For the past six months, I’ve been hearing odd complaints that the humanities, once home, supposedly, to the study of “truth, beauty and goodness,” have been overwhelmed by concern for “race, class and gender.” Another came last Friday, using the exact phrases of the older ones, all stemming from a single “study” put forward by the National Association of Scholars (NAS) in January.
Personally, I see this as much ado about very little, as nothing more than nostalgia for the Romantic era, for an attitude exemplified by the Keats lines at the end of “Ode on a Grecian Urn”:
‘Beauty is truth, truth beauty,—that is all
Ye know on earth, and all ye need to know.’
A great poem, yes. But its conclusion? For the most part in European and American history, the study of the humanities has been the study of cultures, their evolutions, and their clashes—ideological, of course, but otherwise as well. In many ways, that adds up to the study of race, class, and gender–not simply truth, beauty or even goodness.
The rather infamous NAS study, mentioned on this blog most recently by Allan Lichtman, Recasting History: Are Race, Class, and Gender Dominating U.S. History, sees a subject matter zero-sum game:
We found that all too often the course readings gave strong emphasis to race, class, or gender (RCG) social history, an emphasis so strong that it diminished the attention given to other subjects in American history (such as military, diplomatic, religious, intellectual history).
I guess the authors feel that, sticking to American history, if you study race, you can’t study the Civil War (military); looking at class precludes examination of the impact of the French Revolution (diplomatic) on American politics and Anglo/American relations; and examination of gender makes it impossible to look into the evolving role of women in the evangelical movement (religion). And intellectual history, I assume, must only look at rarefied questions of truth, beauty and goodness—something of a mistaken idealization of what the Founding Fathers seems (to some) to have been attempting. The opposite, of course, is true.
As all of us who teach the humanities know, there is no way you can exclude race, class or gender from any legitimate study of culture, the past or the arts. Nor does emphasizing them mean other things need leaving out. In fact, almost any aspect of the humanities can be studied more fully by including concerns of race, class and gender. Any other focus would be much too narrow, leaving students with a view of human culture much more skewed than it is today, now that we have expanded our depth of field, so to speak, by insisting that questions of race, class and gender be included. Attempts to view the humanities more narrowly, though they have been made, tail off into sterile discussions with no grounding in the realities of human existence.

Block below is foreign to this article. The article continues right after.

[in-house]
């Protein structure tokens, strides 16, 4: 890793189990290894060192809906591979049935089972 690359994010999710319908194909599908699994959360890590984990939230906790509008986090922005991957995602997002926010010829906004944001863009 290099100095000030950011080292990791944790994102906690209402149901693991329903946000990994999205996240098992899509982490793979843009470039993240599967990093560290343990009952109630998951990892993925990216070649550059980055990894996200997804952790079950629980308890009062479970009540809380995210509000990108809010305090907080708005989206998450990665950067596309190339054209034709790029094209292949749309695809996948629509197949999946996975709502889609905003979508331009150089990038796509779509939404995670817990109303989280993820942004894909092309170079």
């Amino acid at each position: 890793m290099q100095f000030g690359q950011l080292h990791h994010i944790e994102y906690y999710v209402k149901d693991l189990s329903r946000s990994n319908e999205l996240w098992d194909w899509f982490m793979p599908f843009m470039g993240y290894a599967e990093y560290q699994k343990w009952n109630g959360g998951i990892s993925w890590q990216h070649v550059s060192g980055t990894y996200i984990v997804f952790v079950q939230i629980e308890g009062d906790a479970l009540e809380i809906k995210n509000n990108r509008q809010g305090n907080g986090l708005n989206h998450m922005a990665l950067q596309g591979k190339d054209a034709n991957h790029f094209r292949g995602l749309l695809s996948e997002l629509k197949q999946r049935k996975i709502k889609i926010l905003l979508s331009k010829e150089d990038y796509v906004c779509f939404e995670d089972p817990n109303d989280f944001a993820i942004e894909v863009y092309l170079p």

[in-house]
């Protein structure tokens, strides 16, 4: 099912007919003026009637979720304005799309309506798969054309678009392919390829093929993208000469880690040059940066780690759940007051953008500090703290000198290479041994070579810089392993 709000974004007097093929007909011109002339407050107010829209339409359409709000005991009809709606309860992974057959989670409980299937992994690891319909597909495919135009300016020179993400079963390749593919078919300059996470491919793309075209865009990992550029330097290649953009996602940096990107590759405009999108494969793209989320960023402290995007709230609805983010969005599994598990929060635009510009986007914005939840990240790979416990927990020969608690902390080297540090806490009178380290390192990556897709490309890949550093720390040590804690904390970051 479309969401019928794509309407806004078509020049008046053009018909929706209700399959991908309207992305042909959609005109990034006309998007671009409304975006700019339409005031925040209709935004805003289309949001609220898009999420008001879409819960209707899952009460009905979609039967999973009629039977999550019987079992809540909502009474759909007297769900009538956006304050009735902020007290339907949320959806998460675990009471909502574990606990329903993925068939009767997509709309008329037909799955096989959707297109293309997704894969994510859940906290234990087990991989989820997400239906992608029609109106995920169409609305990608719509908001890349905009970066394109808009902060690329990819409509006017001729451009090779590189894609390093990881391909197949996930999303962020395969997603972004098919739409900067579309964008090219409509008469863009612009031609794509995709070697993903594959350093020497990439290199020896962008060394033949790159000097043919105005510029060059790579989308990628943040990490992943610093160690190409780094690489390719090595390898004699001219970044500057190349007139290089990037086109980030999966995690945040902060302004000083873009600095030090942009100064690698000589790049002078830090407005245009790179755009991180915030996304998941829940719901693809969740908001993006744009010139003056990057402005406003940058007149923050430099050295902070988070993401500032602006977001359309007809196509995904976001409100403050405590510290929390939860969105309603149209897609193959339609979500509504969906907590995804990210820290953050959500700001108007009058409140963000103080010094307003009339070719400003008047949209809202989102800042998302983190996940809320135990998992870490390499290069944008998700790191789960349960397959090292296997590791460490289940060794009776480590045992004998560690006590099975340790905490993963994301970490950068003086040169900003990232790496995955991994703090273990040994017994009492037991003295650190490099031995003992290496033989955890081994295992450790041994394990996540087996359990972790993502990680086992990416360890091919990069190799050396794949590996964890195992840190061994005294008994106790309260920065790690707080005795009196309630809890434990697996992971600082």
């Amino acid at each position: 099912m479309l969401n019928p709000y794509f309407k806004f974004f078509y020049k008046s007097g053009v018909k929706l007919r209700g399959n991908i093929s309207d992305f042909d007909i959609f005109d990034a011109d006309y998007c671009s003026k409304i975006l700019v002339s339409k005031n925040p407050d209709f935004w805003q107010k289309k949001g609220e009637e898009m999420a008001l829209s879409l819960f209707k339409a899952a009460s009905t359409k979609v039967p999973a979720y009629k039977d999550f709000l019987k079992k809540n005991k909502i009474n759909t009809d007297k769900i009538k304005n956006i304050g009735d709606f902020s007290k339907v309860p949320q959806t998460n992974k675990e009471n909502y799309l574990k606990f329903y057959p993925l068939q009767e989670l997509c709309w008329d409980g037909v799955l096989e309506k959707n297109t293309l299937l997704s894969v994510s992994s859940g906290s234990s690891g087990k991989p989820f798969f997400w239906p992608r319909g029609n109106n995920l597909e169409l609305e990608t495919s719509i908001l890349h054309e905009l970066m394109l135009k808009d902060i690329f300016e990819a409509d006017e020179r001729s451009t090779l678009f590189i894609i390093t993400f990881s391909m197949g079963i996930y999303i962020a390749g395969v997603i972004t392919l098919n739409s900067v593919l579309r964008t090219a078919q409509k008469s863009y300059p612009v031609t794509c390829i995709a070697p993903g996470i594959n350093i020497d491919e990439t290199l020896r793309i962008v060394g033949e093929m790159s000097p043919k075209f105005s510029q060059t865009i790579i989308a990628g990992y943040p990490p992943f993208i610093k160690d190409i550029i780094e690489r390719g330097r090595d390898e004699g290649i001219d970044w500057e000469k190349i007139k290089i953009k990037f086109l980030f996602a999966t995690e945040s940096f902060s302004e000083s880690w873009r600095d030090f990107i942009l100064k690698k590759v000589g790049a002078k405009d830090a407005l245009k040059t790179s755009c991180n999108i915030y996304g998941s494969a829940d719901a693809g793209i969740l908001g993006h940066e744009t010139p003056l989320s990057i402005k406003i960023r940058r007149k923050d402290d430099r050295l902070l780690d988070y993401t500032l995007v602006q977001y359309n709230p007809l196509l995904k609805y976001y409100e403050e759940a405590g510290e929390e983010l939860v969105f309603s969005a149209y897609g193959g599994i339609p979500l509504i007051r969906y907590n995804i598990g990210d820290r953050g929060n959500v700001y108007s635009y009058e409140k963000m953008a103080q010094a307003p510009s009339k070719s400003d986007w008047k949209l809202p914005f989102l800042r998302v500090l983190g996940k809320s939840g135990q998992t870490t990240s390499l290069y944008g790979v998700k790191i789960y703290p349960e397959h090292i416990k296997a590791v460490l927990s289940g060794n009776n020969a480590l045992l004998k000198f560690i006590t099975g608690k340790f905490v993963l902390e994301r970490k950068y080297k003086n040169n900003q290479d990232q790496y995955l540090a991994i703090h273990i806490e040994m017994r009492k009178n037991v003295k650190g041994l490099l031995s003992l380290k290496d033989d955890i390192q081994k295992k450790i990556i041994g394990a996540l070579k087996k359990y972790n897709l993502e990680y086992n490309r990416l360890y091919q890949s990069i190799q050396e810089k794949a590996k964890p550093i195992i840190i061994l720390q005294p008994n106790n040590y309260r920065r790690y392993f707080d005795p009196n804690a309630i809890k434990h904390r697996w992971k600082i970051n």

If you want to look at truth, how better to do so than to examine it in light of conceptions of race, their validity and their consequences? If you want to study beauty, what could enhance our understanding of it more than comparisons of standards of beauty that arise as a function of conceptions of class? And, goodness knows, what better place is there for starting to understand goodness than with the relationships of the sexes?
My current Perspectives in Literature class, a sophomore-level course, is built around perceptions of alcohol and drugs. This leads us to talk about race, class and gender quite a bit. The midterm, which I am grading this weekend (this being a summer course), was a take-home asking students to write on the value of tragedy to art. Because they see alcoholism and drugs in their daily lives, because they experience how addictions are exacerbated by problems of race, class and gender in their New York City lives, they are now able to write about tragedy from perspective new to them in their academic lives—their own. They are learning something about the humanities—and about truth, beauty and goodness—that they never could were these examined simply as concepts and not as aspects of real human experience, aspects that can only be understood, really, through the problems of that real human experience.
And those, as we know, often come down to race, class and gender.